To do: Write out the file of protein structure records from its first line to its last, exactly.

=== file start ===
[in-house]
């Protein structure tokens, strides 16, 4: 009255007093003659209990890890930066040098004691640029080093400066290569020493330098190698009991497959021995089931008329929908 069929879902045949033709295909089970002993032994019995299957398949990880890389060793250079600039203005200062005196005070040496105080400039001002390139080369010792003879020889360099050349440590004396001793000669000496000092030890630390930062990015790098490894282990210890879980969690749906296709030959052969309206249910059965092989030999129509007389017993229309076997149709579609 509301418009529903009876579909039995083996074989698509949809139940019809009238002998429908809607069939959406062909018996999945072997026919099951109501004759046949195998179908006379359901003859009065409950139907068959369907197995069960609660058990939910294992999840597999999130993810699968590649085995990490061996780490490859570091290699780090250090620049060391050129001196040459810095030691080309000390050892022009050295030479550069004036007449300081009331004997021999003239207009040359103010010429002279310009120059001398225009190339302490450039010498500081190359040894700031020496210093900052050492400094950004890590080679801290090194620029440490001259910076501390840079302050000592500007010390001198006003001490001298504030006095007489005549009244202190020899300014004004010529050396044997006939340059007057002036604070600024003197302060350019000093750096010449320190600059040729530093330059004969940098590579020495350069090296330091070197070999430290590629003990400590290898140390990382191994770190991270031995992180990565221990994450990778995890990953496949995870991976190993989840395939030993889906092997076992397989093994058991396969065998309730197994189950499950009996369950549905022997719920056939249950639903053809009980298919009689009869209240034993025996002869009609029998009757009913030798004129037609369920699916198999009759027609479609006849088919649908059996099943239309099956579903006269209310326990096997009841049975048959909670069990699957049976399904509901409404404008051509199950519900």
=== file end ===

[in-house]
């Protein structure tokens, strides 16, 4: 009255007093003659209990890890930066040098004691640029080093400066290569020493330098190698009991497959021995089931008329929908 069929879902045949033709295909089970002993032994019995299957398949990880890389060793250079600039203005200062005196005070040496105080400039001002390139080369010792003879020889360099050349440590004396001793000669000496000092030890630390930062990015790098490894282990210890879980969690749906296709030959052969309206249910059965092989030999129509007389017993229309076997149709579609 509301418009529903009876579909039995083996074989698509949809139940019809009238002998429908809607069939959406062909018996999945072997026919099951109501004759046949195998179908006379359901003859009065409950139907068959369907197995069960609660058990939910294992999840597999999130993810699968590649085995990490061996780490490859570091290699780090250090620049060391050129001196040459810095030691080309000390050892022009050295030479550069004036007449300081009331004997021999003239207009040359103010010429002279310009120059001398225009190339302490450039010498500081190359040894700031020496210093900052050492400094950004890590080679801290090194620029440490001259910076501390840079302050000592500007010390001198006003001490001298504030006095007489005549009244202190020899300014004004010529050396044997006939340059007057002036604070600024003197302060350019000093750096010449320190600059040729530093330059004969940098590579020495350069090296330091070197070999430290590629003990400590290898140390990382191994770190991270031995992180990565221990994450990778995890990953496949995870991976190993989840395939030993889906092997076992397989093994058991396969065998309730197994189950499950009996369950549905022997719920056939249950639903053809009980298919009689009869209240034993025996002869009609029998009757009913030798004129037609369920699916198999009759027609479609006849088919649908059996099943239309099956579903006269209310326990096997009841049975048959909670069990699957049976399904509901409404404008051509199950519900």